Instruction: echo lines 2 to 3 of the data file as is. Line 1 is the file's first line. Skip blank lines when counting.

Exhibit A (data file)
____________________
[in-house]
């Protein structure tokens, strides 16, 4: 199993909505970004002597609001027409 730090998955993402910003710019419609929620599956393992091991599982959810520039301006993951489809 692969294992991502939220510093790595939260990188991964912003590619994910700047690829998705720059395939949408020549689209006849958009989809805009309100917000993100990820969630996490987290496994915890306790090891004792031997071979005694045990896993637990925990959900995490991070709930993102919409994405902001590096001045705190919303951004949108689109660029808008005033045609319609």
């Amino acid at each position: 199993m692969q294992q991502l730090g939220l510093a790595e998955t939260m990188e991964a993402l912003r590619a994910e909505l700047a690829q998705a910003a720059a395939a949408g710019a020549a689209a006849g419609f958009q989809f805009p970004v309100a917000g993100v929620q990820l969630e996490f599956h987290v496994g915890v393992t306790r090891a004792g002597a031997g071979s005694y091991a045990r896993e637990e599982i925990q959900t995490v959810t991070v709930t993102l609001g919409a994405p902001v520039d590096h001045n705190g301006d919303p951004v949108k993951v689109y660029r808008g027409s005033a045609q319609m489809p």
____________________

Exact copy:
């Protein structure tokens, strides 16, 4: 199993909505970004002597609001027409 730090998955993402910003710019419609929620599956393992091991599982959810520039301006993951489809 692969294992991502939220510093790595939260990188991964912003590619994910700047690829998705720059395939949408020549689209006849958009989809805009309100917000993100990820969630996490987290496994915890306790090891004792031997071979005694045990896993637990925990959900995490991070709930993102919409994405902001590096001045705190919303951004949108689109660029808008005033045609319609």
């Amino acid at each position: 199993m692969q294992q991502l730090g939220l510093a790595e998955t939260m990188e991964a993402l912003r590619a994910e909505l700047a690829q998705a910003a720059a395939a949408g710019a020549a689209a006849g419609f958009q989809f805009p970004v309100a917000g993100v929620q990820l969630e996490f599956h987290v496994g915890v393992t306790r090891a004792g002597a031997g071979s005694y091991a045990r896993e637990e599982i925990q959900t995490v959810t991070v709930t993102l609001g919409a994405p902001v520039d590096h001045n705190g301006d919303p951004v949108k993951v689109y660029r808008g027409s005033a045609q319609m489809p």